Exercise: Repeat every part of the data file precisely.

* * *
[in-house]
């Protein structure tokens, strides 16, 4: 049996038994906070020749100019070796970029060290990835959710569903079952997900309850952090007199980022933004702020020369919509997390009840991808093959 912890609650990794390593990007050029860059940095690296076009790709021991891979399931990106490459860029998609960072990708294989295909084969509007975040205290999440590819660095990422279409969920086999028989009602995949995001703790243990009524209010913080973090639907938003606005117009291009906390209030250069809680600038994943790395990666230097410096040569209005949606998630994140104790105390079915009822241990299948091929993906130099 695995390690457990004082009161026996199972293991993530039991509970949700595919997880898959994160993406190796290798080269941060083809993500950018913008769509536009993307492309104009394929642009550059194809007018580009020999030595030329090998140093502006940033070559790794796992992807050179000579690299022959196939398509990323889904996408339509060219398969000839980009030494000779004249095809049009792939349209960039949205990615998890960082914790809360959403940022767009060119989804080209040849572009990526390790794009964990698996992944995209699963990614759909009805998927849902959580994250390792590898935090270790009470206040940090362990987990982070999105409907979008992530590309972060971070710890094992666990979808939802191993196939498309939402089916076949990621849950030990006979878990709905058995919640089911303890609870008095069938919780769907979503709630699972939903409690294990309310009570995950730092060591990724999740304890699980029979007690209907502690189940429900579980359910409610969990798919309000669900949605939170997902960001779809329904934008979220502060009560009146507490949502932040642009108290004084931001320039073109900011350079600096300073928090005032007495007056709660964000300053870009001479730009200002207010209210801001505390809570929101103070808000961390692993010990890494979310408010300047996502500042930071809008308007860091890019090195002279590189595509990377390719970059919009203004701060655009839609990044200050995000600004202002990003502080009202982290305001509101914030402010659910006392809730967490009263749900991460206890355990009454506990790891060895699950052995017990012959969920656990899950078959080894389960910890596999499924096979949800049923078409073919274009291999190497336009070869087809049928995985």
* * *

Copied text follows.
[in-house]
């Protein structure tokens, strides 16, 4: 049996038994906070020749100019070796970029060290990835959710569903079952997900309850952090007199980022933004702020020369919509997390009840991808093959 912890609650990794390593990007050029860059940095690296076009790709021991891979399931990106490459860029998609960072990708294989295909084969509007975040205290999440590819660095990422279409969920086999028989009602995949995001703790243990009524209010913080973090639907938003606005117009291009906390209030250069809680600038994943790395990666230097410096040569209005949606998630994140104790105390079915009822241990299948091929993906130099 695995390690457990004082009161026996199972293991993530039991509970949700595919997880898959994160993406190796290798080269941060083809993500950018913008769509536009993307492309104009394929642009550059194809007018580009020999030595030329090998140093502006940033070559790794796992992807050179000579690299022959196939398509990323889904996408339509060219398969000839980009030494000779004249095809049009792939349209960039949205990615998890960082914790809360959403940022767009060119989804080209040849572009990526390790794009964990698996992944995209699963990614759909009805998927849902959580994250390792590898935090270790009470206040940090362990987990982070999105409907979008992530590309972060971070710890094992666990979808939802191993196939498309939402089916076949990621849950030990006979878990709905058995919640089911303890609870008095069938919780769907979503709630699972939903409690294990309310009570995950730092060591990724999740304890699980029979007690209907502690189940429900579980359910409610969990798919309000669900949605939170997902960001779809329904934008979220502060009560009146507490949502932040642009108290004084931001320039073109900011350079600096300073928090005032007495007056709660964000300053870009001479730009200002207010209210801001505390809570929101103070808000961390692993010990890494979310408010300047996502500042930071809008308007860091890019090195002279590189595509990377390719970059919009203004701060655009839609990044200050995000600004202002990003502080009202982290305001509101914030402010659910006392809730967490009263749900991460206890355990009454506990790891060895699950052995017990012959969920656990899950078959080894389960910890596999499924096979949800049923078409073919274009291999190497336009070869087809049928995985």